Time keeps moving at an almost alarming pace for me. I know it’s because I probably have more years behind me than I do ahead of me. It doesn’t seem all that long ago that I was a child, and thought the days lasted forever. But I’m wondering if at some point, the actual counting of the days stops.
And no, I don’t mean in the ultimate sense.
Here it is March again, and where I live, it looks as if it could almost be spring as there is no snow in sight. Last spring happened only a little while ago, and next spring isn’t really that far off. It’s like we’re on a gently moving merry-go-round, and oh, look, there’s spring. Yes, it’s in the cycle and will come and go and come again. The lines separating the days and weeks and months are blurring. It’s just this merry-go-round, it doesn’t stop until the end, it’s all one unit of time—my time.
Each day matters, in that they’re, every single one of them, a precious gift. Time is a precious gift, and it’s up to us to use that gift wisely. Of course, the definition of ‘wise’ is very subjective, isn’t it?
Time management has never really been my forte, despite the fact that I’m very anal about some things. There are days when I have so much to do, it feels as if nothing gets done, or perhaps it’s me, and I’m so busy worrying about what gets done that nothing can get done. I have a bad habit of approaching chores and tasks like I did 20 or even 30 years ago, in the days when my energy was greater and my drive perhaps a bit more focused. One thing I’m having trouble doing is giving myself permission to not be as energetic, or as organized, or even as focused as I used to be.
Maybe the real challenge for me is simply accepting that I am getting older. No, I’m not old yet, but I am getting older. And being older, I don’t have to be in the fields all the time. I can relax, have fun, or just let my mind wander when I feel like it. Sometimes I have trouble adapting to my changing reality.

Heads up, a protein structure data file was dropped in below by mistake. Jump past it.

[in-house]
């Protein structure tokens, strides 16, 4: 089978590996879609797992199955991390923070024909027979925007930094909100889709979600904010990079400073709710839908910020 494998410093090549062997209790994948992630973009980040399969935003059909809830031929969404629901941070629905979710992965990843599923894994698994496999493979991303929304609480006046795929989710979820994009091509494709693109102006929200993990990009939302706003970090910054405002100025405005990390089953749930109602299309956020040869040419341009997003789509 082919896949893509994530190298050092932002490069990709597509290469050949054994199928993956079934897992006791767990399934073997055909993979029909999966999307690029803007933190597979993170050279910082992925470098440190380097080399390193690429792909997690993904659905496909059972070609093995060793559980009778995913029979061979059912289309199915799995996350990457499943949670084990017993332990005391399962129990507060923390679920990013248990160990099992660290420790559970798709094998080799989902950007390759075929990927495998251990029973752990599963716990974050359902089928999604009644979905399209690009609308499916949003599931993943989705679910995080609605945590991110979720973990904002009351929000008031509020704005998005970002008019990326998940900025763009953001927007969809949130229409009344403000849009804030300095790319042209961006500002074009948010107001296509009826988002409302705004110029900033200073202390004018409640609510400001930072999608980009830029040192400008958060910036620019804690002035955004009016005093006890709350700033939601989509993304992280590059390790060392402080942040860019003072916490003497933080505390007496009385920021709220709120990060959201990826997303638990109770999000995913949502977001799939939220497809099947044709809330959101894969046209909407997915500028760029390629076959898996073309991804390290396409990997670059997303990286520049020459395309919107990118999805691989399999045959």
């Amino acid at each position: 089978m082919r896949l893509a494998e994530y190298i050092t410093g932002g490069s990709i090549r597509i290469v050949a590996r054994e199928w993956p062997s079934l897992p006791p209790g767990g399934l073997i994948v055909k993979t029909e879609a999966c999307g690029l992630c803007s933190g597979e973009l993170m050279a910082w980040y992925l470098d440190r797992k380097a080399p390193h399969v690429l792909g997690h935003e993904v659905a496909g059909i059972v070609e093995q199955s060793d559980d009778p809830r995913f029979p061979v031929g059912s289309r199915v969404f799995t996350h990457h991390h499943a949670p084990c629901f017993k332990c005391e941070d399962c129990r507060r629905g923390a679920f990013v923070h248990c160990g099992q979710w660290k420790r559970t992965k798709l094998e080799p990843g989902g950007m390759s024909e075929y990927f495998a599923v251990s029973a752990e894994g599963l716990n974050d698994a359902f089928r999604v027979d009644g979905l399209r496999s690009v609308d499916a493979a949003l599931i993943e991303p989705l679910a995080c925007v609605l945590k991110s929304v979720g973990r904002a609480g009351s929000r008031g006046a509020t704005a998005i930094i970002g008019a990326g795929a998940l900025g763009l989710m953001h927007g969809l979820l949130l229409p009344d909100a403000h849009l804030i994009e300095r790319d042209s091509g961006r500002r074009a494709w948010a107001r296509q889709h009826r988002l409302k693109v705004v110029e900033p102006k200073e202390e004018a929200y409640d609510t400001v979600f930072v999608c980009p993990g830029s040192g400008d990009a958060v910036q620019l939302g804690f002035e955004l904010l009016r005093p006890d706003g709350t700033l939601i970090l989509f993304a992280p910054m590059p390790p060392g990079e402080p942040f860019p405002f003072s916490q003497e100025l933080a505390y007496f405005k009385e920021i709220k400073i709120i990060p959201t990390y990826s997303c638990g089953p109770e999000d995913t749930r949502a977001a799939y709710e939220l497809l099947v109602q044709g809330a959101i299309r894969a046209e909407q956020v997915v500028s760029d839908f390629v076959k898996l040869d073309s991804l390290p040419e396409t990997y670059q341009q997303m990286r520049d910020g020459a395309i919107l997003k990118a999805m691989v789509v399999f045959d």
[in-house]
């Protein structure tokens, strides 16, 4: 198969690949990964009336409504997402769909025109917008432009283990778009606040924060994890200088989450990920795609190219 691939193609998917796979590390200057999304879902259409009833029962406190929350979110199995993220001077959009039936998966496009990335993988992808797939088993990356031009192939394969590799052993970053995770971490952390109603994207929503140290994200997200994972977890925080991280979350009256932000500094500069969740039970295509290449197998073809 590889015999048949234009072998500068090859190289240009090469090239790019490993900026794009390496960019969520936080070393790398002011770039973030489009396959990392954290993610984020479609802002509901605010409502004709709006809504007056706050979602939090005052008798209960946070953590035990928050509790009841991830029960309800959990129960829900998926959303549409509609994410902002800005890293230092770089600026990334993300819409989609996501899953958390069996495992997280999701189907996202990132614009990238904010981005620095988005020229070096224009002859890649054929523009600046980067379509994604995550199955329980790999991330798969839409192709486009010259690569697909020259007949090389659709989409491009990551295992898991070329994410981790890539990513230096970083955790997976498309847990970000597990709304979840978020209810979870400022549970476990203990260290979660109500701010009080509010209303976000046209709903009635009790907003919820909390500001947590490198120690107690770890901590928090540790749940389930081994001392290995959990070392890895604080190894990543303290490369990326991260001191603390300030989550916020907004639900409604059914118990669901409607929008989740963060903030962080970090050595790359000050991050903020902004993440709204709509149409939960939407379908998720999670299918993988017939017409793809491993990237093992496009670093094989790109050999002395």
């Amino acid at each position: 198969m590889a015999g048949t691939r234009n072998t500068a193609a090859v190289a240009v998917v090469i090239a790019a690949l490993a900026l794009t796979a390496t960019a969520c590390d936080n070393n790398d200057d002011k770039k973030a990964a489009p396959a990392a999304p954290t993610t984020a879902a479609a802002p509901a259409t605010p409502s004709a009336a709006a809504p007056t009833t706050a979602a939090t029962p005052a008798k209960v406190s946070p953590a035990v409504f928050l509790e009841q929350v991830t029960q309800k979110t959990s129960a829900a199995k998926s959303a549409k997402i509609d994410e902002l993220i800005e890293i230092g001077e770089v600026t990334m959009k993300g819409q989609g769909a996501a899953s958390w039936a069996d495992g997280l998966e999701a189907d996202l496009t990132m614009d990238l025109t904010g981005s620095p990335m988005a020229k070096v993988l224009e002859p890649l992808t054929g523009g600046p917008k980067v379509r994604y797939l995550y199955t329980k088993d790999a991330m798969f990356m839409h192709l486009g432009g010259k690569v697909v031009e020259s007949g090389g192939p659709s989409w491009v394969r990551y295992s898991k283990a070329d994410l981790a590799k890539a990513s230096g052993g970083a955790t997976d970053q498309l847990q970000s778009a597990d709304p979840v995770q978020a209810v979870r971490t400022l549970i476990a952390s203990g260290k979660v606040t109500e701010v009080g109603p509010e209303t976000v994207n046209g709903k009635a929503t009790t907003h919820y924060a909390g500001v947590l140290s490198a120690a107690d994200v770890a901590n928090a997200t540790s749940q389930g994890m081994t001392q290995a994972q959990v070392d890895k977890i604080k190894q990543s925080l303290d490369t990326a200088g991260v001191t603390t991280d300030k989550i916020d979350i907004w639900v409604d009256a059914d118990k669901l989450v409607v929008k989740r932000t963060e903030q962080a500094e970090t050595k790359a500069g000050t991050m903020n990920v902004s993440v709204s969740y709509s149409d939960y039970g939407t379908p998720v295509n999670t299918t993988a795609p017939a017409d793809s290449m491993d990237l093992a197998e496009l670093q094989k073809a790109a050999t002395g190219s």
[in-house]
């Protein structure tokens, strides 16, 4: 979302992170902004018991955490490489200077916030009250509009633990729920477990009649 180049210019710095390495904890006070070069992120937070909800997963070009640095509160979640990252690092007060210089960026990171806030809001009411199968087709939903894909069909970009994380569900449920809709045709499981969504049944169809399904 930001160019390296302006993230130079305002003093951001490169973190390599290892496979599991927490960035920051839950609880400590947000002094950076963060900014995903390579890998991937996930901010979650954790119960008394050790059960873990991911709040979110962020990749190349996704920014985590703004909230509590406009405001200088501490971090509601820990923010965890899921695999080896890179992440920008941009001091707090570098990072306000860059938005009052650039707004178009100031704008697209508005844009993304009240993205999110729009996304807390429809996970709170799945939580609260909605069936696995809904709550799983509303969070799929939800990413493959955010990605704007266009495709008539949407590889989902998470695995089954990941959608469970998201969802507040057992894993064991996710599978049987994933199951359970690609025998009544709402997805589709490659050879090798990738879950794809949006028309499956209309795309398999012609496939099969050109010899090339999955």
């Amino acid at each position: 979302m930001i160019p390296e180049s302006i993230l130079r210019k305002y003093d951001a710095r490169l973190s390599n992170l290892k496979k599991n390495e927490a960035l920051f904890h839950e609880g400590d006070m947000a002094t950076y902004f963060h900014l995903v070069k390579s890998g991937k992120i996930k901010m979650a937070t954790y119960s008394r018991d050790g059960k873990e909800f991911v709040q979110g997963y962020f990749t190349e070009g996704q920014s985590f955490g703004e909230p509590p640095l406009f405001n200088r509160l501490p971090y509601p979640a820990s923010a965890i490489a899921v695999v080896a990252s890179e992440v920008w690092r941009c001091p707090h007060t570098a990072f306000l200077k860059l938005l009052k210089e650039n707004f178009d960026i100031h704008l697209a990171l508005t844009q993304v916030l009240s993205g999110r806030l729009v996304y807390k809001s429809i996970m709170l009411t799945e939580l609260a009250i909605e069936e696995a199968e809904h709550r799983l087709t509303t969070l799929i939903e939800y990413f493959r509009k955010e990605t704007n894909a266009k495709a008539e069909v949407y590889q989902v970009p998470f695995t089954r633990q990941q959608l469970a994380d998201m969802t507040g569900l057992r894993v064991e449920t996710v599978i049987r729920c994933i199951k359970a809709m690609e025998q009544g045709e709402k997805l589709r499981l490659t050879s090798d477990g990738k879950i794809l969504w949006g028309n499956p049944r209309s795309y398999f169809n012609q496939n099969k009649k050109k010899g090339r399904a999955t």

My beloved is having a similar difficulty, only for him facing reality these past few weeks has been a bit more stark of a process. It’s that time, where he works, to do the annual maintenance of the equipment that is used to turn big rocks into little rocks and gravel. He’s been out of his truck and having to do physical labour for a month now. He truly can’t do things the way he could 20 years ago, and because he can’t, the pleasure in the doing has been drained away from him. I think, though, that he’s turned that difficult corner, and instead of thinking so much about what he can’t do any more, he’s begun, finally, to look forward. And because he can’t do what he’d originally planned to do once he hangs up his hard hat for good, he—like me—has adapted. And surprisingly, in much the same way.
He’s planning to write when he retires. It’s something he’s done before, because once upon a time, when I was yet an aspiring author, he nagged me. Yes, he thought that I could schedule writing somewhere between folding that load of clothes from the dryer and putting the potatoes on to cook. I had a whole fifteen minutes! Why didn’t I sit down and write? So I challenged him to write his own book, and he did—in the days before computers, when it was either a typewriter or a pen (he chose a pen).
That had been quite the eye-opener for him, and he came away from the experiment with a greater appreciation for my process, and a newly awakened discovery of his own.
Two extended Christmas breaks in the last two years have proven that his occupying the same office space with me is truly a non-starter. The only thing that gets produced in this office when that happens is frustration (mine) and the only thing that gets plotted is distraction (his). Yes, this past December I actually told him to go outside to play and to not come back inside until the streetlights came on. He knew I didn’t mean it literally—it was our code for “you’re annoying me, please stop”.
Once he began to realize that the frustration will cut both ways when he’s retired, he began to consider the situation, and came up with a plan. Not willing to let any grass grow under his feet, he’s already purchased a new desk which he will put together on the weekend. It’ll go in one corner of our living room, and will neatly host his computer.
This should work brilliantly since there are only the two of us in this small house. The other beings who live here, fur babies both, can be counted on, at any given point during the day, to be dozing. And when the dog decides he wants to go outside every fifteen minutes, we’ll take turns.
My husband has nineteen and a half months to go before he’s home, full time. And since we’ve already discovered that time goes by rather quickly, that day will be here before we know it.